Cesar Hernandez, the managing partner with the Tampa-based communications agency Omni Public, says he took out three student loans when he attended USF a decade ago. Any relief would be appreciated, he says.
“If you’re going to give a financial institution a break, then you should give like your actual citizens a break, right?” he told Spectrum Bay News 9 while speaking from his downtown office on Wednesday.
The first member of his family to graduate from college, Hernandez says it wouldn’t have been possible for him to attend USF without financial assistance.
“Mom was a cashier. Grandmother was cleaning homes. There was absolutely no way without some assistance that I would be able to continue my education,” he says.
There are more than 43 million student borrowers who are in debt by an average of more than $39,000.
Tampa Bay-area Democratic state lawmaker Michele Rayner says she also took out loans to support her undergraduate and law school education. She supports cancelling $50,000 in student debt.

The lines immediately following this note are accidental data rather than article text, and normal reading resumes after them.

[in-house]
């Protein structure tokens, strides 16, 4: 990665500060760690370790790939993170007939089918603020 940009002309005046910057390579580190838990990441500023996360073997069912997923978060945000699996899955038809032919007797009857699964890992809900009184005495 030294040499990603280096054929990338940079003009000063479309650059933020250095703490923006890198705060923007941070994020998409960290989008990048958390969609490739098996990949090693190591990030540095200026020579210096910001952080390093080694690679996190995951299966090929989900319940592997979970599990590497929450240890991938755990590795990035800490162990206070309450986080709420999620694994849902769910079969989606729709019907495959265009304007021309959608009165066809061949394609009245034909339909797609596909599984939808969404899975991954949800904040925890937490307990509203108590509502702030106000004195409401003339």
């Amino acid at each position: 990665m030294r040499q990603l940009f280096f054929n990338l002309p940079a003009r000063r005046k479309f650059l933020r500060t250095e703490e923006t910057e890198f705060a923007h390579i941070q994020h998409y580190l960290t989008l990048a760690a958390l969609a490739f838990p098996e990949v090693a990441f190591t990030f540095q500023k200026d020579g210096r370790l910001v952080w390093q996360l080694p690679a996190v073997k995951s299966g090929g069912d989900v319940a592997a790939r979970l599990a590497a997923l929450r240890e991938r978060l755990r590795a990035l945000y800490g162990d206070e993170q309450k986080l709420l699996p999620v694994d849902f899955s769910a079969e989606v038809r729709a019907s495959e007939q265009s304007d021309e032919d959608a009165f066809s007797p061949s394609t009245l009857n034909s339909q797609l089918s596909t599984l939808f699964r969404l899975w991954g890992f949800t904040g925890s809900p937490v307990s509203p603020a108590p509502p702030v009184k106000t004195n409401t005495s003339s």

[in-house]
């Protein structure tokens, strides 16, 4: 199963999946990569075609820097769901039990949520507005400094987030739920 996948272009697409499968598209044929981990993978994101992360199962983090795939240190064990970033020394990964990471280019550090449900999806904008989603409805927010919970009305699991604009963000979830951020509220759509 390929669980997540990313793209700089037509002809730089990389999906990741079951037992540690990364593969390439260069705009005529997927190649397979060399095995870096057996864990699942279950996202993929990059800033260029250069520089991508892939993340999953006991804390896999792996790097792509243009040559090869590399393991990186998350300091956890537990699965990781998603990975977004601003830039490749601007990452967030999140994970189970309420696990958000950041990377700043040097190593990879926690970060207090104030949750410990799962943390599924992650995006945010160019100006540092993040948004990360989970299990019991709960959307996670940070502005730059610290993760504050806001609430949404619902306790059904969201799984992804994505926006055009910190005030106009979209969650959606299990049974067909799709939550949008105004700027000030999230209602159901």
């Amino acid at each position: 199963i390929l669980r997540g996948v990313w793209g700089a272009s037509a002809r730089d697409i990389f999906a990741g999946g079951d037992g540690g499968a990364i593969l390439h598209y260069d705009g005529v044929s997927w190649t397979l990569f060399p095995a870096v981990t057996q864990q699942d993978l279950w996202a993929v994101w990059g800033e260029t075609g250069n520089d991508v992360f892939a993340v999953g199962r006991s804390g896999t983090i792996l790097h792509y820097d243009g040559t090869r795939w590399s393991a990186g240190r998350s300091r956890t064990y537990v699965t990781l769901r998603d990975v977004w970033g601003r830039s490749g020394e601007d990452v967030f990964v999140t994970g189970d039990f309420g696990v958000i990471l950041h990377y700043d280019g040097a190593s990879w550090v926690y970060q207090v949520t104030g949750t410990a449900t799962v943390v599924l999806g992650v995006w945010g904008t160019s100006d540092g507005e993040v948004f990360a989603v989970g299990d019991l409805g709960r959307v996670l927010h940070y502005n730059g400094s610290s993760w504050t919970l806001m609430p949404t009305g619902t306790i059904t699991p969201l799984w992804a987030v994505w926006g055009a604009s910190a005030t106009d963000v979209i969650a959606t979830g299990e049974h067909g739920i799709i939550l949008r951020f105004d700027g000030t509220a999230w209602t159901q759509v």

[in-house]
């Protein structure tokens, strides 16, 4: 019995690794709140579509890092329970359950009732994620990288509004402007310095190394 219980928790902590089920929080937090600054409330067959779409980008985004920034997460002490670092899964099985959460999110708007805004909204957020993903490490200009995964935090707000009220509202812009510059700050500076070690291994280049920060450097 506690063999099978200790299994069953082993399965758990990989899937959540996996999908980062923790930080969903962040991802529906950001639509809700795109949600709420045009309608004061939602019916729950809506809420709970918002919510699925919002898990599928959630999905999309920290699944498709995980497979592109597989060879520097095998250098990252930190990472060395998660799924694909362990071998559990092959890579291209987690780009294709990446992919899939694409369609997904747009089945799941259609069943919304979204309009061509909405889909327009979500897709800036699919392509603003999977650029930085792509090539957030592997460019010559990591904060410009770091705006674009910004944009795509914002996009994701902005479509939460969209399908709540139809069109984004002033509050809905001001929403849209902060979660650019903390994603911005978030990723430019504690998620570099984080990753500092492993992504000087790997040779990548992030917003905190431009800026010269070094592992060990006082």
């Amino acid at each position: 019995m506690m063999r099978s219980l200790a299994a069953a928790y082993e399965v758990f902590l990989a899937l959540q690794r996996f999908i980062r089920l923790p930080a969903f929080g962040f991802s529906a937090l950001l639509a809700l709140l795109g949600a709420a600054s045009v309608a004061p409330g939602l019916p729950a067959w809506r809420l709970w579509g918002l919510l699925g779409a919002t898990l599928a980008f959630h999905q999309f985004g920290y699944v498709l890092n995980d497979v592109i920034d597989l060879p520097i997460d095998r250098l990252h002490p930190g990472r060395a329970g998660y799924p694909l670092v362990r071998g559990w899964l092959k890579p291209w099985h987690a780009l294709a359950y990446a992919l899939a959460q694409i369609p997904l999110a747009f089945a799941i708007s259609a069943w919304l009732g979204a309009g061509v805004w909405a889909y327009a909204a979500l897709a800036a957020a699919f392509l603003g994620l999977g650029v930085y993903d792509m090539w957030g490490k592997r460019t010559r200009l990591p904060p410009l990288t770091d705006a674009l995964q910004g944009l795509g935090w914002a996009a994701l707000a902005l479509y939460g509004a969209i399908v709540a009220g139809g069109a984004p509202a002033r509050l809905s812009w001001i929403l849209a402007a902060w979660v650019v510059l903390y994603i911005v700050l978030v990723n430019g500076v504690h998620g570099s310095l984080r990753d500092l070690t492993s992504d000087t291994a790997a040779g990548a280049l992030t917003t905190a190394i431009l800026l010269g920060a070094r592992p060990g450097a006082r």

“If we’re able to give people a bit of some relief, it’s incumbent upon us that we do that,” she says.
Pinellas Democratic state Rep. Ben Diamond supports college loan forgiveness, though he’s not certain if it should be $10,000 or $50,000.
“I want to see them work it out and find a compromise and find an agreement,” he says.
Both Diamond and Rayner are competing for the Pinellas County seat in congress next year currently held by Democrat Charlie Crist, as is Eric Lynn, who worked in the Barack Obama administration.